Every year, the Frankfurt Book Fair is one of the largest gatherings for the international publishing world. And for the second year in a row, Nielsen’s Book team is collaborating with the fair to present key trends in the global market.
Nielsen BookScan operates in 10 territories around the world—U.S., U.K., Ireland, Australia, New Zealand, India, South Africa, Italy, Spain and Brazil—and that number will soon climb to 11 with Mexico launching later this year. Nielsen Book is therefore well positioned to provide rich market data and interpretation of global publishing trends that are invaluable to the global book business.
“The Frankfurt Book Fair is proud to work with Nielsen and to provide a platform for the largest gathering of the international publishing community to access this kind of critical information,” said Thomas Minkus, the Frankfurt Book Fair’s vice president of Emerging Media & English Language Markets.
Throughout the event, we’ll be looking at the global picture of growth in key English-speaking territories both year-to-date and in the last 12 months. The main headline for these regions is the strength of the European territories. In particular, Ireland’s volume sales have grown 8.8% in the last 12 months, and all of the top 10 publishers in Ireland are showing growth year-on-year, with eight of the 10 showing double-digit growth through Nielsen BookScan Irish Consumer Market.
This year, Frankfurt is also hosting a pre-fair conference, The Markets: Global Publishing Summit. The conference will focus on seven key territories*, three of which—the UK, Spain and Brazil—have a Nielsen BookScan print sales panel. So what are the trends in these markets?
In Brazil, print book sales are down 3.5% for the last 12 months, with declines in the top two genres: Fiction and Adult Non-Fiction. However, sales of Children’s titles are up 3.9%, with large sales of the translated Little Prince pushing the title to the top the genre’s chart.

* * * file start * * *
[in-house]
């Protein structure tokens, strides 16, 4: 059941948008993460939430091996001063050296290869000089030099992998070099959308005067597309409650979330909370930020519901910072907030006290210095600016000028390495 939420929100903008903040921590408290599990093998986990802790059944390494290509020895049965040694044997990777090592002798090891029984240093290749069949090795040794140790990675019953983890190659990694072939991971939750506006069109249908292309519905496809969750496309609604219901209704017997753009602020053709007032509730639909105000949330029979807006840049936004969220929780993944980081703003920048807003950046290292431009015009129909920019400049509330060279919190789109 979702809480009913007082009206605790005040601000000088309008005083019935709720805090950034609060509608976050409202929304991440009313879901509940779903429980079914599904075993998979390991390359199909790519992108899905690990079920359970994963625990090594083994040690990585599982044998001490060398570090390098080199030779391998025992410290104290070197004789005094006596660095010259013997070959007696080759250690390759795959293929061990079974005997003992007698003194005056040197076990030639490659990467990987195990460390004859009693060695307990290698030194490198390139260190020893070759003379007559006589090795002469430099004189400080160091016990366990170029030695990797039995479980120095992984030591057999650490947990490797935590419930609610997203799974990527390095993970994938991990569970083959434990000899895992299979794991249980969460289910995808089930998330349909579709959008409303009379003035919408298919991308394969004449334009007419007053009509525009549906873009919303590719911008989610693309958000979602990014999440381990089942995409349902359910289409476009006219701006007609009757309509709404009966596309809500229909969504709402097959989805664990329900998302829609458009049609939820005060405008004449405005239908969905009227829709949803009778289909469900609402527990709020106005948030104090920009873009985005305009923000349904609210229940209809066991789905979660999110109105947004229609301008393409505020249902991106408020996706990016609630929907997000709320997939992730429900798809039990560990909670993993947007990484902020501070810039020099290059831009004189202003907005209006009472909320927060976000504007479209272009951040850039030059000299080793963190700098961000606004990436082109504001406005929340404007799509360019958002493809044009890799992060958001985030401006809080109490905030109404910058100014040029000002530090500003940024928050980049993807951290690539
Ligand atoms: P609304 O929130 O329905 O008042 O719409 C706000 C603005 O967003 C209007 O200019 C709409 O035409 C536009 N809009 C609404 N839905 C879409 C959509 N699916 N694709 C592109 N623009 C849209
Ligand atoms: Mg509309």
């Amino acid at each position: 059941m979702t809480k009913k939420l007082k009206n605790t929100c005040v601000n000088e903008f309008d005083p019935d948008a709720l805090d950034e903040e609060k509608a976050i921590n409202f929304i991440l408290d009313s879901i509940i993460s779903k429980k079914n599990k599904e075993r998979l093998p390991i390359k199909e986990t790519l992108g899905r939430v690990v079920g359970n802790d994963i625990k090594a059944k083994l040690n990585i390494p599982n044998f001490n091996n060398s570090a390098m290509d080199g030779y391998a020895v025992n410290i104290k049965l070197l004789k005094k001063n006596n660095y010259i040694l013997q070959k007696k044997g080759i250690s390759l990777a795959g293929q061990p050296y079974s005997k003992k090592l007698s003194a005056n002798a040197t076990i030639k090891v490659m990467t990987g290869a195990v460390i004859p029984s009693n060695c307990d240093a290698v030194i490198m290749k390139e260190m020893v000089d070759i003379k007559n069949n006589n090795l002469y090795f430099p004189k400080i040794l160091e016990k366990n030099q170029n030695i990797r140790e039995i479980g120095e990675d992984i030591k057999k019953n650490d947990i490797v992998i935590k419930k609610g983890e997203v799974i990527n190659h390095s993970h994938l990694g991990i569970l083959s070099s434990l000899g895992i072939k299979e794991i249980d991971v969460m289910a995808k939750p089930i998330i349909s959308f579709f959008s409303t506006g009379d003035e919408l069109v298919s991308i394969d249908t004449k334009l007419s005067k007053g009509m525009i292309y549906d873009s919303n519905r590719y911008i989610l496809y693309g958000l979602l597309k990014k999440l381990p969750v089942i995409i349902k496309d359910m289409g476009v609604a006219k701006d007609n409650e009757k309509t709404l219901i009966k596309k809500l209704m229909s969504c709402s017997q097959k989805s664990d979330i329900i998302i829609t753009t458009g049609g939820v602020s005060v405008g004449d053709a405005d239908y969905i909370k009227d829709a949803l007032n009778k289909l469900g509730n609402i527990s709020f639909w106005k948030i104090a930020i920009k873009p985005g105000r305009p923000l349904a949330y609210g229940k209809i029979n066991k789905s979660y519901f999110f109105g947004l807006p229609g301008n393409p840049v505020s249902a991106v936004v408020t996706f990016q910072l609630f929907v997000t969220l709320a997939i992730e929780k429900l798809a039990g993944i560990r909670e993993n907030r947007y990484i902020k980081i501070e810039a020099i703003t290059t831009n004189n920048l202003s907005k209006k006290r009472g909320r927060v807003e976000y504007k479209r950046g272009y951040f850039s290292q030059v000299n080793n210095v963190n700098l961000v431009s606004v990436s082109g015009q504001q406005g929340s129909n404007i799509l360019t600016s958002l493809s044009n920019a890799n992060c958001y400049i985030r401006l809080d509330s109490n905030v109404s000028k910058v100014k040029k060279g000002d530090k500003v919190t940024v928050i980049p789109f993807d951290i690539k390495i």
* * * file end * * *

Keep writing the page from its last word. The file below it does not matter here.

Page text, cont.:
Print sales in the U.K. and Spain are up 6.2% and 0.9%, respectively. Spain’s largest category, Children’s, is up by 0.7% thanks to international bestselling author Jeff Kinney and the perennial favourite Asterix. The U.K. growth has been focused in the country’s two biggest genres, Children’s and Non-Fiction.
The Non-Fiction category, in particular, has been reinvigorated recently thanks to some trends that have had global reach. In 2015, colouring books for adults reached phenomenal success in most territories, with some titles placing at or near the top of the charts for the year. And in 2015 and 2016, the U.K. has seen a new take on cookery books with a strong drive for healthy cooking, at times combined with exercise. In fact, if it were not for the reappearance of a certain wizard in Harry Potter and the Cursed Child, the U.K.’s top-selling book of the year so far would be Lean in 15: 15 Minute Meals and Workouts to Keep You Lean and Healthy, selling 850,000 copies in nine months.
Looking to other territories, only Ireland and Australia have also had a top 10 ‘healthy’ cookbook. New Zealand’s top-selling cookery title was all about homemade food, while in Brazil, the top book of the year is a guide to a healthy and balanced diet inspired by God.
*Philippines, UAE, Spain, Netherlands/Flanders, Brazil, Poland and U.K.